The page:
Part 1 - Why do engineers always want to improve things?
There was a brief time when both John and I were writing for the Maplin Electronics magazine. We quickly realised that the magazine paid for content by the page, so we made sure we included lots of big diagrams and cartoons.
A version of this article appeared in the Maplin Magazine of October 1989.
A few years ago, after twenty years of working for other people, my husband started his own electronics design consultancy. He now works for himself (and us) from home. This is great. It means that we can go to the pub for lunch whilst the kids are in school (not that we often have the time). On the other hand, there is no getting away from work, and weekends just do not exist if we have a deadline to meet.
My dilemma is acute if I am helping to meet the deadline, but I have now got it down to a fine art. Not the kind of Fine Art I learned about at school, but the kind you need to run a home and a business at the same time. Somehow clothes do get hurled into the washing machine in between printing the pages of long documents. I can whizz round with the vacuum cleaner or make the bed while the soldering iron is warming up, or keep an eye on the printed- circuit boards etching in the kitchen whilst I tidy up downstairs. If I don't do the shopping first, the days flash by in a flurry of receipts and cash books and VAT returns and tax returns and telephone calls and invoices and research for articles and going to exhibitions - and we have pizzas again for dinner.
As in all good organisations, we have a fair division of labour - he does the clever bits and I do the boring bits. This suits us both very well. I enjoy the boring bits (he doesn't) and anyway they tend to drive him nuts. But if I try to help with the clever bits why is it me that drives him nuts? Where does he get that awful patient expression from? It reminds me of how I used to feel when our children were little and ... ah, yes, well.
In between all this breadwinning activity (or at least sweeping up the crumbs) I get on with the ironing, or the plastering, or the decorating. It was whilst I was ironing that this lament surfaced in my mind. Being a dutiful engineer's wife I finished ironing before I reached for my word processor.
Thinking back over those twenty-odd years I realised that the unfairness of being the non-engineering wife of an engineer started early. Why did everyone start using transistors just as I finally understood valves? It continues to this day:- why was it fine soldering and not fine print that showed me that I needed reading glasses?
I never did any 'proper' science beyond the third year at grammar school - I was on the Arts side. In the late 1950s it was the sort of school where knowledge for its own sake was considered paramount. The practical applications of the subjects were limited to really useful things like an intimate knowledge of a cockroach's wingcase structure, or how to wash a woollen sock without it shrinking (believe it or not - we really did measure the damned things before and after washing them!). My practical knowledge of physics was zero and, what is worse, I didn't realise that it mattered. I thought that I had had a good education at a progressive school.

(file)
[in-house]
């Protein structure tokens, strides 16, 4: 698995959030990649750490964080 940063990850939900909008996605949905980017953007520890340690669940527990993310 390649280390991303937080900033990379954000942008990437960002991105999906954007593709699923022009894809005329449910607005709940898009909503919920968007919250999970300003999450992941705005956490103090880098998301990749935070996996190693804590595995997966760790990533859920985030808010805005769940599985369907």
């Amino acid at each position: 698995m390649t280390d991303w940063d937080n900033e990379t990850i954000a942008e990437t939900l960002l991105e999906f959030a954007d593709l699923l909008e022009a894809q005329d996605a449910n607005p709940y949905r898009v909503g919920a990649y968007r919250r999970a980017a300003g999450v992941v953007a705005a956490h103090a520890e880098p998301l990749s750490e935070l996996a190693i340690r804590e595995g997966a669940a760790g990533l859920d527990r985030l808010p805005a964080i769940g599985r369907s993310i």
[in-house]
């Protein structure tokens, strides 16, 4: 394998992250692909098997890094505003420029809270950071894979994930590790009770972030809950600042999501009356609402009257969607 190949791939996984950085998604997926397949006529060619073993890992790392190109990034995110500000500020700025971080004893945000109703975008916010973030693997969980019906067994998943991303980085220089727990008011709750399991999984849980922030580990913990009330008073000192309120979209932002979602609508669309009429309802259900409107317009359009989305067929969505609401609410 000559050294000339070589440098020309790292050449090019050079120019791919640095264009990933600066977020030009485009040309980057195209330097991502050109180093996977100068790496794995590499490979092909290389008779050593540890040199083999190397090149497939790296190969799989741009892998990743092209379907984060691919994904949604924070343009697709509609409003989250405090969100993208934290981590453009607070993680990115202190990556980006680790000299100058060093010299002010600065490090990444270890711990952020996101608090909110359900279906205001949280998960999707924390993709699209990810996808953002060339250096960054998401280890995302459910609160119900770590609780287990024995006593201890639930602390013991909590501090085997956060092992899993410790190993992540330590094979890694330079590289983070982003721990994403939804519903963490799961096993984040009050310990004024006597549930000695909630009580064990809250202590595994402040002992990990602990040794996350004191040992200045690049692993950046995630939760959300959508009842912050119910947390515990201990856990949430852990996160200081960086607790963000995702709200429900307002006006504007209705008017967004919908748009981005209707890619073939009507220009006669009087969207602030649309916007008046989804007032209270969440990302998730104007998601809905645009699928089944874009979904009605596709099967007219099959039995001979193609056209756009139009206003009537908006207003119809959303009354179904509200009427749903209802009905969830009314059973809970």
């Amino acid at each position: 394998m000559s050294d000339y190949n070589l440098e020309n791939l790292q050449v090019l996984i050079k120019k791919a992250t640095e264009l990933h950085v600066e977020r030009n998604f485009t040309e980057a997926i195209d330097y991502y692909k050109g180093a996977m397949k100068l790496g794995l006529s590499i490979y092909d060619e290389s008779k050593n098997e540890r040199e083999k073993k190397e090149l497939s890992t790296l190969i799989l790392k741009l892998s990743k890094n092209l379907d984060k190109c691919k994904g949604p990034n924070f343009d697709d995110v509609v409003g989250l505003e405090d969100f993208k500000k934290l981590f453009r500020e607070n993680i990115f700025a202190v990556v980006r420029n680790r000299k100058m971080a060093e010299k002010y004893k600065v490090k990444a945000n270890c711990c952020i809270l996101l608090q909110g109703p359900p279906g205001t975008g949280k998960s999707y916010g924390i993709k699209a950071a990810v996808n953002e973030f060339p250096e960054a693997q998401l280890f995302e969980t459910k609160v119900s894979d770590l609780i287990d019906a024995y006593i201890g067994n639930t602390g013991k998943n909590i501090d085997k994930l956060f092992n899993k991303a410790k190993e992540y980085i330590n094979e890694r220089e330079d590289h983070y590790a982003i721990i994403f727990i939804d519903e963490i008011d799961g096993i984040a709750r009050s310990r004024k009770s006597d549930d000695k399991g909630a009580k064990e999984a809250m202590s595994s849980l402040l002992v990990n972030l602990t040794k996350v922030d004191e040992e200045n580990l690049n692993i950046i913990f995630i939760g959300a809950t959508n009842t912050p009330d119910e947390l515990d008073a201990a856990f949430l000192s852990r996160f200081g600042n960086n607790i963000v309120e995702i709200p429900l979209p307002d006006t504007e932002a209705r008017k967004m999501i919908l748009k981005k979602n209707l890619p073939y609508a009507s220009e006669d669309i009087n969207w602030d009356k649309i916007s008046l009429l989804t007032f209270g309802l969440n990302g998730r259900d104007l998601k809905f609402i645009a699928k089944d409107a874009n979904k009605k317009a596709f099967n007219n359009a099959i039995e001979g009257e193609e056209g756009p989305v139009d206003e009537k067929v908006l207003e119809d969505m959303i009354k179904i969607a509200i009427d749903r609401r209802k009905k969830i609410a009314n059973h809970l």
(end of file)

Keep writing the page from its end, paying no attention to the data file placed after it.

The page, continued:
Then I met this bright young engineering student, mad about amateur radio and planes and fixing things. I wanted to discuss CND and George Orwell; he wanted to show me how a triode pentode valve worked. We still have it in a box, somewhere, in case it comes in useful. I should have realised what engineers are really like when my parents bought me a record-player and the budding engineer offered to build a better amplifier for it. He did, and it was better, and this was the start of a life-time of improving things.
Why do engineers always want to improve things? Our very first brand-spanking-new television set was modified as soon as we got it home. The budding engineer was by now a graduate engineer, with an accumulated store of useful tools and components, and a technical gleam in his eye as he surveyed our first major electronic purchase. "What about the guarantee?" I wailed, but the engineer knew he could build a better sound system, and feed it through an external speaker. We missed a few evenings' television because we were working on the new circuit boards, but of course the sound was better when he had finished. The improved television stood firmly on a splendid cinema speaker donated by my father-in-law and modified by the engineer (the sound quality was amazing, by the way). Nothing went wrong so we didn't need the guarantee anyway.
That cinema speaker was the first of many things passed on because we might be able to find a use for it. My mother-in-law is also the wife of an engineer, so I suppose it's my own fault that I didn't really take much notice of this practical example of what an engineer's wife has to put up with. Why hadn't she married a bus driver or a consultant neurologist? Bus drivers and consultant neurologists don't take their work home, and they don't keep boxes of useful bits in their cellars to pass on to their children when they move house or have a clear-out. A lot of the components that went into that television came from my father-in-law. I am pleased to say that the traffic is now two-way, and we vie with each other to leave the larger box at the other one's house.